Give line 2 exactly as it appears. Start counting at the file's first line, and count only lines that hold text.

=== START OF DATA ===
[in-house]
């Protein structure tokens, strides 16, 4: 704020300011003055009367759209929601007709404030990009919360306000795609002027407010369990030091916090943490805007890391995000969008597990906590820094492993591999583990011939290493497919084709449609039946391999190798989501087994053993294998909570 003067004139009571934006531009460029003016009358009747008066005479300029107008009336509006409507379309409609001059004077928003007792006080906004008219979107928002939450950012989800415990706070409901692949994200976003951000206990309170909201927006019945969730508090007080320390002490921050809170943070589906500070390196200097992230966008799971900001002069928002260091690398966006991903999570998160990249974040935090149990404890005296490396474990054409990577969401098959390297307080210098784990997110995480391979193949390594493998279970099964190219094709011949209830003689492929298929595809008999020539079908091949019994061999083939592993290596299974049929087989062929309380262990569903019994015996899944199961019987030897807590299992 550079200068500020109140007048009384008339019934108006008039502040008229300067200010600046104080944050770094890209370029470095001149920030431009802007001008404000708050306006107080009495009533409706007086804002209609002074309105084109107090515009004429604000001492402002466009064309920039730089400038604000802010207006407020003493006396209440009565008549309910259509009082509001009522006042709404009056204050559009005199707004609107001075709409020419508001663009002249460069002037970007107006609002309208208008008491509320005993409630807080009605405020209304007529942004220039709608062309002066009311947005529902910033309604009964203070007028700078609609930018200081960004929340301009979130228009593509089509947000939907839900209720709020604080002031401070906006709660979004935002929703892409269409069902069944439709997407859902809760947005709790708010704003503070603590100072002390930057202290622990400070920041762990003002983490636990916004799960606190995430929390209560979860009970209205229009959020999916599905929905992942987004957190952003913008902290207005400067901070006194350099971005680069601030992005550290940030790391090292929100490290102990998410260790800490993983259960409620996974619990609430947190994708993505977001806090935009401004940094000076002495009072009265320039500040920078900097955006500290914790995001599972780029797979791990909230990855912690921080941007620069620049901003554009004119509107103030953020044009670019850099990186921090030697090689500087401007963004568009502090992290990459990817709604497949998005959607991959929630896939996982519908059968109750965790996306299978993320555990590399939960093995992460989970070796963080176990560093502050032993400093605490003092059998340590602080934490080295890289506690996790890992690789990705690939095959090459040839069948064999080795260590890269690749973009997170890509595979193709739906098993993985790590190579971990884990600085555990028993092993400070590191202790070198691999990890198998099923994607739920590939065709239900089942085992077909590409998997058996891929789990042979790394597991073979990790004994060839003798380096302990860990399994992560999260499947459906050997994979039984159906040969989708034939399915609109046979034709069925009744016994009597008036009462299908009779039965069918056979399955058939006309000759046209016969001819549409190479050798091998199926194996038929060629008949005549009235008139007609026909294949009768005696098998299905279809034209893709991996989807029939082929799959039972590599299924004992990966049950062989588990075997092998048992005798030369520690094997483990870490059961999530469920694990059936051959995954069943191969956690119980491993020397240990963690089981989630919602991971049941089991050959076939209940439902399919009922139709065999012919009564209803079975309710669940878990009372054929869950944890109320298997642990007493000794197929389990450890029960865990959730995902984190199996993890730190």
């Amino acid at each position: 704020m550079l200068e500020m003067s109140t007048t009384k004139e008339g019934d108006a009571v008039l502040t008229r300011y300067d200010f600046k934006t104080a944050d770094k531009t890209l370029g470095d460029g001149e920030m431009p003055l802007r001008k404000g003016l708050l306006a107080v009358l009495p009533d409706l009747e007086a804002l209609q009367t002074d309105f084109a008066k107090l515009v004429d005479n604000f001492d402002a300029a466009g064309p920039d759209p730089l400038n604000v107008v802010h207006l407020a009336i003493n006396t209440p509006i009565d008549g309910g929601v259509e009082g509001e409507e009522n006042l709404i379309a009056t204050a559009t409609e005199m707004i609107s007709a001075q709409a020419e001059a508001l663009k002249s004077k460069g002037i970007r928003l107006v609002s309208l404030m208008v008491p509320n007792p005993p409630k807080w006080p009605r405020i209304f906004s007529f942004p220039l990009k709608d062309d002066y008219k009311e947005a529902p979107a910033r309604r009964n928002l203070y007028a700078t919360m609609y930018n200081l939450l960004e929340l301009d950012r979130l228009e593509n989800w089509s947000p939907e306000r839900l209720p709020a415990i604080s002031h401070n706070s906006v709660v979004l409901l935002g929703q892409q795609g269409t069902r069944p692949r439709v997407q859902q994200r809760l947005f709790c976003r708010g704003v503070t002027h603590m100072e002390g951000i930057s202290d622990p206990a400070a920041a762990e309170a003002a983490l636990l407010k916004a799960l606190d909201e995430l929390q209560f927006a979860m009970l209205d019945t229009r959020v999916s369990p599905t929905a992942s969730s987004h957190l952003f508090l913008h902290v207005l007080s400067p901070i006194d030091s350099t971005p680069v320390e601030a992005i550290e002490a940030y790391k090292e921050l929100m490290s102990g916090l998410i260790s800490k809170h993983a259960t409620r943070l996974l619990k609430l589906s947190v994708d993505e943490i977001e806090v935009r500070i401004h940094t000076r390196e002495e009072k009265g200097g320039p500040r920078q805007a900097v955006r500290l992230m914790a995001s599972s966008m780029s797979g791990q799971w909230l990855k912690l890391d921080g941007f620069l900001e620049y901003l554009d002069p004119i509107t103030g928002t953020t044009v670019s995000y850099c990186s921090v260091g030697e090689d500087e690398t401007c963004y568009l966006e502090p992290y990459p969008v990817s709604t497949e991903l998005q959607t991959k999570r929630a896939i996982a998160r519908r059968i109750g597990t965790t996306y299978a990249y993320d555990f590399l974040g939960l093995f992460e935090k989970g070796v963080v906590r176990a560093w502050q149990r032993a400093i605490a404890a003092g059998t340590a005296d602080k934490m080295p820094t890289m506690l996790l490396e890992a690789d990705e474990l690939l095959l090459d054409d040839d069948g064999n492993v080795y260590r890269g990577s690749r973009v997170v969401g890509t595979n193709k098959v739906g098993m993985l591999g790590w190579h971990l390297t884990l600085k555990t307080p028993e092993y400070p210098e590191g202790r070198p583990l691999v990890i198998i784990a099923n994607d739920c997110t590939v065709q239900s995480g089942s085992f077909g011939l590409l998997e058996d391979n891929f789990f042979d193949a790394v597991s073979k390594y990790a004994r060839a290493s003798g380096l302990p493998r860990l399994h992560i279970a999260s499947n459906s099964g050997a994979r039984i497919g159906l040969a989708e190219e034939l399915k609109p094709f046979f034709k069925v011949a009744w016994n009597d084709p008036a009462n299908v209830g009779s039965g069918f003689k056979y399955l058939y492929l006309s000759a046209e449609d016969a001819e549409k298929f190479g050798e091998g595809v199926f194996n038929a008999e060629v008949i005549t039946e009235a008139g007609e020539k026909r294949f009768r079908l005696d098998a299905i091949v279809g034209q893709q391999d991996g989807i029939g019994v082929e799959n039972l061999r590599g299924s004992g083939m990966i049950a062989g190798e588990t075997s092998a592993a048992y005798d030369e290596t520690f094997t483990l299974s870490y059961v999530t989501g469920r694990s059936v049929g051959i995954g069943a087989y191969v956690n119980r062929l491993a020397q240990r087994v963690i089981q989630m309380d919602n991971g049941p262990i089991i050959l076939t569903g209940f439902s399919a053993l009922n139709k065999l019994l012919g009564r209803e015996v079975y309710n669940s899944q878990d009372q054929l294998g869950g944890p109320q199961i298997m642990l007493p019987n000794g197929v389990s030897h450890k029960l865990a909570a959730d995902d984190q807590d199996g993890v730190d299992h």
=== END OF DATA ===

């Protein structure tokens, strides 16, 4: 704020300011003055009367759209929601007709404030990009919360306000795609002027407010369990030091916090943490805007890391995000969008597990906590820094492993591999583990011939290493497919084709449609039946391999190798989501087994053993294998909570 003067004139009571934006531009460029003016009358009747008066005479300029107008009336509006409507379309409609001059004077928003007792006080906004008219979107928002939450950012989800415990706070409901692949994200976003951000206990309170909201927006019945969730508090007080320390002490921050809170943070589906500070390196200097992230966008799971900001002069928002260091690398966006991903999570998160990249974040935090149990404890005296490396474990054409990577969401098959390297307080210098784990997110995480391979193949390594493998279970099964190219094709011949209830003689492929298929595809008999020539079908091949019994061999083939592993290596299974049929087989062929309380262990569903019994015996899944199961019987030897807590299992 550079200068500020109140007048009384008339019934108006008039502040008229300067200010600046104080944050770094890209370029470095001149920030431009802007001008404000708050306006107080009495009533409706007086804002209609002074309105084109107090515009004429604000001492402002466009064309920039730089400038604000802010207006407020003493006396209440009565008549309910259509009082509001009522006042709404009056204050559009005199707004609107001075709409020419508001663009002249460069002037970007107006609002309208208008008491509320005993409630807080009605405020209304007529942004220039709608062309002066009311947005529902910033309604009964203070007028700078609609930018200081960004929340301009979130228009593509089509947000939907839900209720709020604080002031401070906006709660979004935002929703892409269409069902069944439709997407859902809760947005709790708010704003503070603590100072002390930057202290622990400070920041762990003002983490636990916004799960606190995430929390209560979860009970209205229009959020999916599905929905992942987004957190952003913008902290207005400067901070006194350099971005680069601030992005550290940030790391090292929100490290102990998410260790800490993983259960409620996974619990609430947190994708993505977001806090935009401004940094000076002495009072009265320039500040920078900097955006500290914790995001599972780029797979791990909230990855912690921080941007620069620049901003554009004119509107103030953020044009670019850099990186921090030697090689500087401007963004568009502090992290990459990817709604497949998005959607991959929630896939996982519908059968109750965790996306299978993320555990590399939960093995992460989970070796963080176990560093502050032993400093605490003092059998340590602080934490080295890289506690996790890992690789990705690939095959090459040839069948064999080795260590890269690749973009997170890509595979193709739906098993993985790590190579971990884990600085555990028993092993400070590191202790070198691999990890198998099923994607739920590939065709239900089942085992077909590409998997058996891929789990042979790394597991073979990790004994060839003798380096302990860990399994992560999260499947459906050997994979039984159906040969989708034939399915609109046979034709069925009744016994009597008036009462299908009779039965069918056979399955058939006309000759046209016969001819549409190479050798091998199926194996038929060629008949005549009235008139007609026909294949009768005696098998299905279809034209893709991996989807029939082929799959039972590599299924004992990966049950062989588990075997092998048992005798030369520690094997483990870490059961999530469920694990059936051959995954069943191969956690119980491993020397240990963690089981989630919602991971049941089991050959076939209940439902399919009922139709065999012919009564209803079975309710669940878990009372054929869950944890109320298997642990007493000794197929389990450890029960865990959730995902984190199996993890730190």